jeudi 22 mai 2008

I Survived Operation Stack, Phase II

Forgive my relative inactivity lately, but I’ve been literally on the road.

I’ve spent most of this week away on a business trip: attending an event in England. Not in London (so don’t be offended if I didn’t call you) but in some tiny little village out in the middle of the proverbial bush. (It's more like flower filled springtime meadows than actual bush, but you catch my drift).

Since we had to carry a lot of heavy equipment back and forth, it was decided that my colleague and I should rent a minivan and drive there and back. ROADTRIP!!! Excellent! I felt like I was a college student all over again. Of course, in the great road trip tradition, my colleague and I stopped at an overpriced highway service area and stocked up on all sorts of greasy, salty and generally unhealthy road trip munchies. And Red Bull, of course. A roadtrip isn’t a roadtrip without Red Bull. They actually don’t have Red Bull in France, they have something called “Dark Dog” instead. To paraphrase Crocodile Dundee, you can drink it but it tastes like shit. It does what it needs to do, however, which is keep me awake above the din of the bad music they play on provincial radio stations (I'm happy to report that the 80's are alive and well in Northern France and the English home counties. Austria and Germany, you're not alone!)

Being in England made me realize just what a snob France has turned me into. First thing was the food: I was turning my nose up at some of the microwaved stodge I was being fed (though I admit that I stocked up on yummy English bacon, farmhouse cheddar, Maynard’s wine gums and my secret guilty pleasure: Walker’s prawn cocktail crisps). The portions, too, were a little shocking. Much larger than the ones in France. I’m sure I must have added a few inches to my waistline this week. I can’t image what it will be like to go back to the USA. Cheesecake Factory would probably send me into fits right now. You could feed a French family for a week on a starter from that place.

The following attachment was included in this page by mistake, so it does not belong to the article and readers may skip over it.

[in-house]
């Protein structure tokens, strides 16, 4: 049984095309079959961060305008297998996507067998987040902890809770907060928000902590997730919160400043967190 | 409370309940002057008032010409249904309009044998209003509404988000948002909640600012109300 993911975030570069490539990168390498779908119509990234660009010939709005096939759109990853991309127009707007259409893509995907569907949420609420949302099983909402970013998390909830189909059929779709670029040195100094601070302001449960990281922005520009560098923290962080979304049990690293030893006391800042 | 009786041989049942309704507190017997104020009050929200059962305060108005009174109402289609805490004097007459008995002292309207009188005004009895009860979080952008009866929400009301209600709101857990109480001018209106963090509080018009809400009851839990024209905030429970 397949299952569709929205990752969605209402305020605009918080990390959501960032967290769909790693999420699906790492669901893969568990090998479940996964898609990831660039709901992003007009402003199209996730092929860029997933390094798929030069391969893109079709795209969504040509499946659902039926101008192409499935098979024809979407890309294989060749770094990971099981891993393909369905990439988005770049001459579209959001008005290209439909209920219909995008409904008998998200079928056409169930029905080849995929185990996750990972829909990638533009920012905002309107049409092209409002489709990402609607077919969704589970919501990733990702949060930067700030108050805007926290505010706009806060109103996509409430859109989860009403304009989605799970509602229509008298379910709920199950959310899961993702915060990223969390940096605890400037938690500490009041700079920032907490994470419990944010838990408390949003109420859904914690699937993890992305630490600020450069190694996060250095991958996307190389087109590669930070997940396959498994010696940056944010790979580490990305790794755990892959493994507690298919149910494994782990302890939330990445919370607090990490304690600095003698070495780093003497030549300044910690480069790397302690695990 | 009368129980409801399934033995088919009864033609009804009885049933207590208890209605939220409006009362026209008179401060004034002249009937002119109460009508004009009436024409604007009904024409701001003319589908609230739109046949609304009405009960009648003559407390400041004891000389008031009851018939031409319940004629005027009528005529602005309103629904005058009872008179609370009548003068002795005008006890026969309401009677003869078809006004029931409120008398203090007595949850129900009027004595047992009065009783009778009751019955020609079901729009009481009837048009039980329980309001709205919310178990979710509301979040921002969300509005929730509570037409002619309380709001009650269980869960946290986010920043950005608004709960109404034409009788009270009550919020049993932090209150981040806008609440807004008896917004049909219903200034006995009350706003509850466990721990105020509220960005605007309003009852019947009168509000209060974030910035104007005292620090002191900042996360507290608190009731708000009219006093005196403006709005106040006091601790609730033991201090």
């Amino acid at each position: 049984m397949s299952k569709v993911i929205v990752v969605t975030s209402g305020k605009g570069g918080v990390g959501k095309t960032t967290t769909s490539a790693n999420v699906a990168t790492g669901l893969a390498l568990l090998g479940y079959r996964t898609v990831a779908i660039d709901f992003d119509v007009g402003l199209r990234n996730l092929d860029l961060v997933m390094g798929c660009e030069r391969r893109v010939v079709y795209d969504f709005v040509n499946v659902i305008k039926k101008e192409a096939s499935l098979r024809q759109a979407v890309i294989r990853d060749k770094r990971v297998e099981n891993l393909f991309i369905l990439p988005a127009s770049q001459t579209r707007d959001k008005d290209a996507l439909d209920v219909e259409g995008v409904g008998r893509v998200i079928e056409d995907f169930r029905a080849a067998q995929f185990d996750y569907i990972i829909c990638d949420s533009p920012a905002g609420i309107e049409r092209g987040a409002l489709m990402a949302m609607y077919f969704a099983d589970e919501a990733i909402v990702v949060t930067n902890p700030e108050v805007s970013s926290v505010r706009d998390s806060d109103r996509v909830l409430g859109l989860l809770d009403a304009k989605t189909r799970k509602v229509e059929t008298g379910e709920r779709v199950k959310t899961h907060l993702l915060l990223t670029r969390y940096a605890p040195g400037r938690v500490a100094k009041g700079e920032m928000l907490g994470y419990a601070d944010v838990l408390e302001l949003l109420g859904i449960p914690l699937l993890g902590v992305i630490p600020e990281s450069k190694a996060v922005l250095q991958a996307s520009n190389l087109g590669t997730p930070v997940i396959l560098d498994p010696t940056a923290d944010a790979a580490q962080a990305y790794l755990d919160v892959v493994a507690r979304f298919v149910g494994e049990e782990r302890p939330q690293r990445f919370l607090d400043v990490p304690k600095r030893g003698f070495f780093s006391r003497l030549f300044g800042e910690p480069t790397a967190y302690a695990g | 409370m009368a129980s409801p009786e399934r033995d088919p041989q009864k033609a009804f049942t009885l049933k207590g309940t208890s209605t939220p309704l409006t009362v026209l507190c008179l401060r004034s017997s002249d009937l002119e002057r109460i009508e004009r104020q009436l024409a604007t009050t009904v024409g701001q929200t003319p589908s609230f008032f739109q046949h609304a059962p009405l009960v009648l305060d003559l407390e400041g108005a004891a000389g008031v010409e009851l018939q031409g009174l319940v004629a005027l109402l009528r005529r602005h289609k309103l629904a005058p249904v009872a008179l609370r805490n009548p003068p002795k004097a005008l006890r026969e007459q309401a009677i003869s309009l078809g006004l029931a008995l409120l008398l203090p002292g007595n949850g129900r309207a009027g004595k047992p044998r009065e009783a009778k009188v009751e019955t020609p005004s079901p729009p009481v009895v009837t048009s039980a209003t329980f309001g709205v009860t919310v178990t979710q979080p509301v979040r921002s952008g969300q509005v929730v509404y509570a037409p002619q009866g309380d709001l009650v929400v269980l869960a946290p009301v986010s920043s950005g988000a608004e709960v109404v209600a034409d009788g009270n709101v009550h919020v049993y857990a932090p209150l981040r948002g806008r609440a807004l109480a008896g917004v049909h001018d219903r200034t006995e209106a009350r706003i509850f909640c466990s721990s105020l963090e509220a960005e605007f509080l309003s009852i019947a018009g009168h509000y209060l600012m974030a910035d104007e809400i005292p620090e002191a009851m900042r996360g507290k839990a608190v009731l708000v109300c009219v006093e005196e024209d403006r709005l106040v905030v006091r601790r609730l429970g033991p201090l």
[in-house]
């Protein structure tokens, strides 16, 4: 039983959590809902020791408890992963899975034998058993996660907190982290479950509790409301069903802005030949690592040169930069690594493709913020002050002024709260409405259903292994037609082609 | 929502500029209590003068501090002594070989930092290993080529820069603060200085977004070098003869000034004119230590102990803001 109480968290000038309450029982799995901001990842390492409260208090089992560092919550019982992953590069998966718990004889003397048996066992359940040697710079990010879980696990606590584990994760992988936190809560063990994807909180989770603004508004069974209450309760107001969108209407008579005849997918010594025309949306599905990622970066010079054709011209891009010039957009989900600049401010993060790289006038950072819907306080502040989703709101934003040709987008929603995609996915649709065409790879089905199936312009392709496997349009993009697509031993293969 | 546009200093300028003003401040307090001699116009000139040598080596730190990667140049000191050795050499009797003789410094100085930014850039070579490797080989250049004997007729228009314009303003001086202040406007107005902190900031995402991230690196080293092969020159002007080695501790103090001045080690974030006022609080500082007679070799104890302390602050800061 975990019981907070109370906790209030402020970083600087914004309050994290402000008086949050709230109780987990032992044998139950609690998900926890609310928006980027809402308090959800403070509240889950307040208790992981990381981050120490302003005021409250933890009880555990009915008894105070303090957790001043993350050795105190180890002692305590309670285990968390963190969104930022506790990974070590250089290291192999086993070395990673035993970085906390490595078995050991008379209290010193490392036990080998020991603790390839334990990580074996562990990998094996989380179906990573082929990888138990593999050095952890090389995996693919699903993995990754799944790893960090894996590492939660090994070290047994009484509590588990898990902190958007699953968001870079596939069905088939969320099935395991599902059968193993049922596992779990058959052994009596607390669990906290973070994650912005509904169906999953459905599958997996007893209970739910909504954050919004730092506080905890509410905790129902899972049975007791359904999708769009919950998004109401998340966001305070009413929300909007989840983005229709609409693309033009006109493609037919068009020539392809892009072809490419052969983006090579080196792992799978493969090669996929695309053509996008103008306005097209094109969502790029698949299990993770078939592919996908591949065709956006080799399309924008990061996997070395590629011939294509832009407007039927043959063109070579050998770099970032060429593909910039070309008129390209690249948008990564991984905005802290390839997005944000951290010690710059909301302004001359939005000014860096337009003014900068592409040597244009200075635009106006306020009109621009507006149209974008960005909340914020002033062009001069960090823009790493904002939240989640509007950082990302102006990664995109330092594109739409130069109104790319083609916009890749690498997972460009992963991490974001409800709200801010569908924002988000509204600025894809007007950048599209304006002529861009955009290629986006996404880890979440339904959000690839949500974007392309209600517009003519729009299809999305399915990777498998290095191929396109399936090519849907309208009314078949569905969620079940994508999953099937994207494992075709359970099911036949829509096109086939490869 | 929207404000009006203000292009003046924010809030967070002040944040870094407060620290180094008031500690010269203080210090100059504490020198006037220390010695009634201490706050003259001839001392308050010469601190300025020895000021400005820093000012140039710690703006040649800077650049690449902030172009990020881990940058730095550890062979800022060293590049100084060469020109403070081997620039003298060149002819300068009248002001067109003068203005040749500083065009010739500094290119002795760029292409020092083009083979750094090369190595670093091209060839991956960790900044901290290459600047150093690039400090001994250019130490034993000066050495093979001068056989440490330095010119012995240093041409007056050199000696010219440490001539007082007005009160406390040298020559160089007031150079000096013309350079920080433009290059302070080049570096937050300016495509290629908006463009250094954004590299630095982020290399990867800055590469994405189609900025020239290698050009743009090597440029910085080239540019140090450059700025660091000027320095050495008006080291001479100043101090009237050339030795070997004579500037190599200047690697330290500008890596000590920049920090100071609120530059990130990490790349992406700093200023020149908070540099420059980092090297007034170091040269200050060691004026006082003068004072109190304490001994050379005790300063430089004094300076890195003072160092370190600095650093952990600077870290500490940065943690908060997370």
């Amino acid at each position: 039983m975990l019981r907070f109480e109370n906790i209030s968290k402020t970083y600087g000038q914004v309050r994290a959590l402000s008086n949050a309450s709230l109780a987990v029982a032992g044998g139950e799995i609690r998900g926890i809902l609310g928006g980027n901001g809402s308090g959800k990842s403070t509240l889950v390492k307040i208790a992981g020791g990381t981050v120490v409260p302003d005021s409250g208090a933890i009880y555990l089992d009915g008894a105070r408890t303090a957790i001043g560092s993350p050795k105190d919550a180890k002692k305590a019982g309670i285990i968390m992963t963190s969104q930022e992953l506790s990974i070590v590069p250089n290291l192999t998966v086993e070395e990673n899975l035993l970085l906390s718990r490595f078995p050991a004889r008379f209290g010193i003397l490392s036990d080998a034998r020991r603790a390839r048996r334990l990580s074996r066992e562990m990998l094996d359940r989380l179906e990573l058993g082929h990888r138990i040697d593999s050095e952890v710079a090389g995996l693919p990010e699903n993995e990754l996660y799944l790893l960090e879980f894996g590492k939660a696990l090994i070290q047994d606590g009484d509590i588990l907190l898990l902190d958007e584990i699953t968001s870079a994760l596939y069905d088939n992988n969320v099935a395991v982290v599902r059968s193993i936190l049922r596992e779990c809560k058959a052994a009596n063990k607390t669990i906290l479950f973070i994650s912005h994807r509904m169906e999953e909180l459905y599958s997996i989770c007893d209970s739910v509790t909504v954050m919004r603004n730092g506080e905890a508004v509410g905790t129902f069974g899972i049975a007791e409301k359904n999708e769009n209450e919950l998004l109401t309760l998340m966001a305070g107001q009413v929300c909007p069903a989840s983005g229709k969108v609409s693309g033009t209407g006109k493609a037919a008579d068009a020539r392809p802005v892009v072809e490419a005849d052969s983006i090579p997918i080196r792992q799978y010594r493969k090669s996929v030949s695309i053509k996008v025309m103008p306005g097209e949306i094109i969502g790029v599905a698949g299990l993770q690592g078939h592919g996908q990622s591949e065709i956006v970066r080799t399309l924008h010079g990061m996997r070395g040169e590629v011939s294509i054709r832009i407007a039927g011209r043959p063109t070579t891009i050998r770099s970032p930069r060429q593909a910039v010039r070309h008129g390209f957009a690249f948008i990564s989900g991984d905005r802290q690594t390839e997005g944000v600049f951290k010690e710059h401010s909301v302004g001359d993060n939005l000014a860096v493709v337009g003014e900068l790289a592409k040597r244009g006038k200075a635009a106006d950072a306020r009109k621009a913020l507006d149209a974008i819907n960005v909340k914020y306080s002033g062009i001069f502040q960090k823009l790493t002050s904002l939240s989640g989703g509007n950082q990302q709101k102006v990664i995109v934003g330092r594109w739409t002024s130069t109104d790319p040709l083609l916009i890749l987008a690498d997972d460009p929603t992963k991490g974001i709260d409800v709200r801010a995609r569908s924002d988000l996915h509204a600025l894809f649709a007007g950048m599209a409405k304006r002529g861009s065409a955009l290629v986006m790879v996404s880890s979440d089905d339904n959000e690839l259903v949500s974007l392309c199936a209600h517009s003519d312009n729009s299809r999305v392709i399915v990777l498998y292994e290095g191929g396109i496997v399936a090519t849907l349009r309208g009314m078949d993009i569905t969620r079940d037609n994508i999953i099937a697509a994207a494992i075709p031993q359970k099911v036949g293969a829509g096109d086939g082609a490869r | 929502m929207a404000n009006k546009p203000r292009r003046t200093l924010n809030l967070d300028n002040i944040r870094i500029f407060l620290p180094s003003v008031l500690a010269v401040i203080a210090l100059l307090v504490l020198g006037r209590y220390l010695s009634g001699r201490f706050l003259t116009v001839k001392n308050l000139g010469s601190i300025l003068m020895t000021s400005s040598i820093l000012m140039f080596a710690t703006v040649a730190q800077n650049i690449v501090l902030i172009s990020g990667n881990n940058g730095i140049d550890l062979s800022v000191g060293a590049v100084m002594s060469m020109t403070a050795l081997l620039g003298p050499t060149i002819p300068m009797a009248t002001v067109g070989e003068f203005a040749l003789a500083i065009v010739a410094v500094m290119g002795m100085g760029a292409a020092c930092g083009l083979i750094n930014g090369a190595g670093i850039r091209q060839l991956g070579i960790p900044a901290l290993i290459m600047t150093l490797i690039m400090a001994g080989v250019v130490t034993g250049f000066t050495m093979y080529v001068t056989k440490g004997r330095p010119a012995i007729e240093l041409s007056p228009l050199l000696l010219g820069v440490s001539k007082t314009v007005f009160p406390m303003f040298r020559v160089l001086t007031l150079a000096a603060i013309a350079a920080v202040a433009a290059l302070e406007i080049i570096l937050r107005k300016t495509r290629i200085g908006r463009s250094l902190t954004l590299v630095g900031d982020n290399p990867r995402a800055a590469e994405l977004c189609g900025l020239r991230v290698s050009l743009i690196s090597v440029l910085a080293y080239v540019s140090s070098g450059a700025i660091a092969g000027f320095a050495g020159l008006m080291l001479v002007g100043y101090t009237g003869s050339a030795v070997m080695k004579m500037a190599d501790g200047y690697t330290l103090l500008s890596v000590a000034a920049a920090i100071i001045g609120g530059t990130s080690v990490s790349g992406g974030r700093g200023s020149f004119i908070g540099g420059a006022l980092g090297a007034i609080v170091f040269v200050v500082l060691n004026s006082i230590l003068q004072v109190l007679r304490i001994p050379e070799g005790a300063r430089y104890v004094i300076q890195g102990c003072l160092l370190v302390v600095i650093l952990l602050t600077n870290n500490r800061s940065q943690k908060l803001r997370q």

The results of large portions can be seen, too. I was aghast at the number of overweight people in England. Seriously overweight. Remember, this wasn’t London, it was the provinces. The womenfolk seem fatter, on average, than the men. I think the only thin women I saw during the trip were the hotel’s Eastern European gästarbeiters, who compensate for their good looks with straight-outta-the-Soviet-Bloc surliness and indifference. Even asking for my coffee in Polish the fifth time around didn’t do the trick.

Ok, I know I’m no Adonis, but come on. Whenever you hear a Brit mocking Americans for being fat and eating junk food, rest assured that it’s the pot calling the kettle black.

The most interesting part of the trip, however, was the return journey. I was afraid we’d get stuck in traffic on the M25 (London’s equivalent of the Capital Beltway) but it was all smooth sailing until we got to the M20 headed towards the Channel Tunnel. About 30 miles out of Dover, the motorway turned into (quite literally) a parking lot. At one exit, only trucks were being allowed to stay on the motorway, while all car traffic was being diverted onto the local side roads. It was bumper to bumper on the winding country lanes of South Kent.